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A true taste of New Zealand

New Zealand cuisine is fresh, healthy and modern – worlds away from the popular and heavily British-influenced meat and three veg diet which was widely consumed just 30 years ago. But this sort of basic home cooking hasn’t disappeared altogether. The British had a huge impact on New Zealand cuisine, but instead of finding dishes such as steak and chips or meat pies on the menu today, most restaurants in New Zealand embrace fusion food, taking the same ingredients used to make such classic dishes, but combining them with exotic spices and innovative cooking techniques to create something that is at the same time comfortingly familiar and yet fascinatingly new.

History and influences
New Zealand cuisine began with the indigenous Maori when they arrived on the island from Polynesia, bringing with them kumara (sweet potato), taro (a starchy root vegetable) and ti (a variation of asparagus). Since these plants only grew well in the very north of North Island, the Maori became dependent on native New Zealand plants such as fernroot, along with insects like the huhu grub. Birds and marine animals wreaked havoc with the local farms, so much so that the flightless moa birds were hunted to extinction by farmers protecting their crops. Like most Polynesians, the Maori cooked food in earth ovens, a technique known as Maori Hangi in New Zealand, which is something still practised on the island to this day.

In the 19th century, British settlers arrived in New Zealand and tried their best to reproduce as many British recipes as they could. This was extremely difficult in the beginning, because very few familiar ingredients were available. The European settlers (known as Pakeha settlers) weren’t as concerned about recreating the taste of home and happily ate the native birds and fish. Since their usual ingredients weren’t available, the Pakeha often used unconventional plants to brew tea and beer, but – as the population grew and these missing ingredients were mass-imported or produced on the island – substitute ingredients became less necessary as the years wore on.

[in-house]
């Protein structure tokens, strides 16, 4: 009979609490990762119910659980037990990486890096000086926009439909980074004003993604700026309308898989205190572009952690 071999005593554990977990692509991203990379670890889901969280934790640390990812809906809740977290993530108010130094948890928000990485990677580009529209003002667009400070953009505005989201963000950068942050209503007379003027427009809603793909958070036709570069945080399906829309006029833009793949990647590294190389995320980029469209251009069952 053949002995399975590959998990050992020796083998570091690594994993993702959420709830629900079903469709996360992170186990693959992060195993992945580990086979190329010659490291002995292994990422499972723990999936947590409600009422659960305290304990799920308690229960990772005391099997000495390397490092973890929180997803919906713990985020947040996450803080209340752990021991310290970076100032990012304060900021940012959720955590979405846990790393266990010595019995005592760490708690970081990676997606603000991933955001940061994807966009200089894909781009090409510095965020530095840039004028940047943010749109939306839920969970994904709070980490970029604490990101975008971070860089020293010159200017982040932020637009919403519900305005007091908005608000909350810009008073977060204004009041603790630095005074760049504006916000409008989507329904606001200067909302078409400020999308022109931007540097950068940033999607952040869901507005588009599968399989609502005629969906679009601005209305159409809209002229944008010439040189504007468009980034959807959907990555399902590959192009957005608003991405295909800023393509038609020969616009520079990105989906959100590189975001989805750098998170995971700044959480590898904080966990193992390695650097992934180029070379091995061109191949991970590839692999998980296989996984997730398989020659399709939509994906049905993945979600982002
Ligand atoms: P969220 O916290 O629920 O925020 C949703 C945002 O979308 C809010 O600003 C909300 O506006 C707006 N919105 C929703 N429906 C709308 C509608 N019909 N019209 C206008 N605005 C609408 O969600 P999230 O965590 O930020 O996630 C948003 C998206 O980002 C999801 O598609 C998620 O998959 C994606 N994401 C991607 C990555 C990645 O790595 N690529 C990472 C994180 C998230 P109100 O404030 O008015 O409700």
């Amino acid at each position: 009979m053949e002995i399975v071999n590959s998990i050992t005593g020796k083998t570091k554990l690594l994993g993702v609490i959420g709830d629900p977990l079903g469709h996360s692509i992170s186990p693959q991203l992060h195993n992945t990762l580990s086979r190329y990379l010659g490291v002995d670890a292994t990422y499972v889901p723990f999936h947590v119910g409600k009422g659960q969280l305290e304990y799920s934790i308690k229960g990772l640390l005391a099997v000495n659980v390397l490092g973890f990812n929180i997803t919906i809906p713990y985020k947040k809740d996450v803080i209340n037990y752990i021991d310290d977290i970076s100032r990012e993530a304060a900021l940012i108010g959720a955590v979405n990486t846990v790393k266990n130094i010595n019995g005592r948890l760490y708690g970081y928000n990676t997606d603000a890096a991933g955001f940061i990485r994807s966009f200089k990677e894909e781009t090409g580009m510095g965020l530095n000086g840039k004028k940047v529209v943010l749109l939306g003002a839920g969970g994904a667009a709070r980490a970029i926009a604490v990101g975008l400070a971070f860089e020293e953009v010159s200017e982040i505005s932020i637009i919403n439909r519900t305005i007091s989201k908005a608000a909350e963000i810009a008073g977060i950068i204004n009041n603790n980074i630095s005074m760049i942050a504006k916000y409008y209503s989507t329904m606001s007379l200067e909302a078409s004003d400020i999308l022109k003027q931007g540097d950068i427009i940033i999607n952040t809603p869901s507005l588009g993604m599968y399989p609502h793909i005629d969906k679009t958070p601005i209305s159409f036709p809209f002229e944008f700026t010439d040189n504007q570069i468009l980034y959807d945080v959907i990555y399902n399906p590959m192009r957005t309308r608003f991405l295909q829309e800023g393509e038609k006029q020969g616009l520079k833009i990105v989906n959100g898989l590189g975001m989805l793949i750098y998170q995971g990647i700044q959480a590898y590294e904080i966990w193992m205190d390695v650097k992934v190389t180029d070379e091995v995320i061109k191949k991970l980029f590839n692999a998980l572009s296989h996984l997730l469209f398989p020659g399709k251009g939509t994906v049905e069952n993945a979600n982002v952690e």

Scotland provided the biggest number of British ancestors of today’s Pakeha, something which can be seen if you look at the type of sweet foods and baked goods New Zealanders prefer. Most of the biscuits, cakes and scones you find available in local bakeries today have a strong Scottish influence.

For most of the 20th century, New Zealand cuisine was primarily made up of British food, but that all changed in final few decades. By the 1960's, air travel was more affordable, which allowed locals to leave New Zealand and discover new, exotic cuisines. Many New Zealanders travelled to Europe were they came upon French and Italian cooking, as well as Chinese and Indian restaurants in Britain. Motivated by the variety they’d experienced abroad, New Zealanders returning home demanded a better quality of food and increased variety. The island’s immigration laws were toned down in the 1980's which resulted in the arrival of many Asian immigrants who each brought with them their knowledge of Malaysian, Japanese, Thai, Chinese and Vietnamese cuisine, something which the locals were immensely happy about.

Aspiring to change with the times and give the locals the variety that they were so passionate about, contemporary chefs such as Peter Gordon took New Zealand food to a new level by creating fusion cuisine – the practise of combining the very best local ingredients with new cooking techniques influenced by Pacific Rim culture.

Maori Hangi
Maori Hangi is something you must experience when you’re in New Zealand. This traditional way of cooking meat, fish and root vegetables was invented by the Maori and has been used for more than 2,000 years. In ancient times, the Maori would have wrapped their raw food in leaves before cooking, but today, food is wrapped up in aluminium foil and placed in wire baskets to make everything that much easier. The food-laden wire baskets are set on hot stones at the bottom of a hole before being covered with a wet cloth. Everything is then packed in with soil to stop the heat from escaping and left for 3-4 hours, depending on the quantity of food being cooked.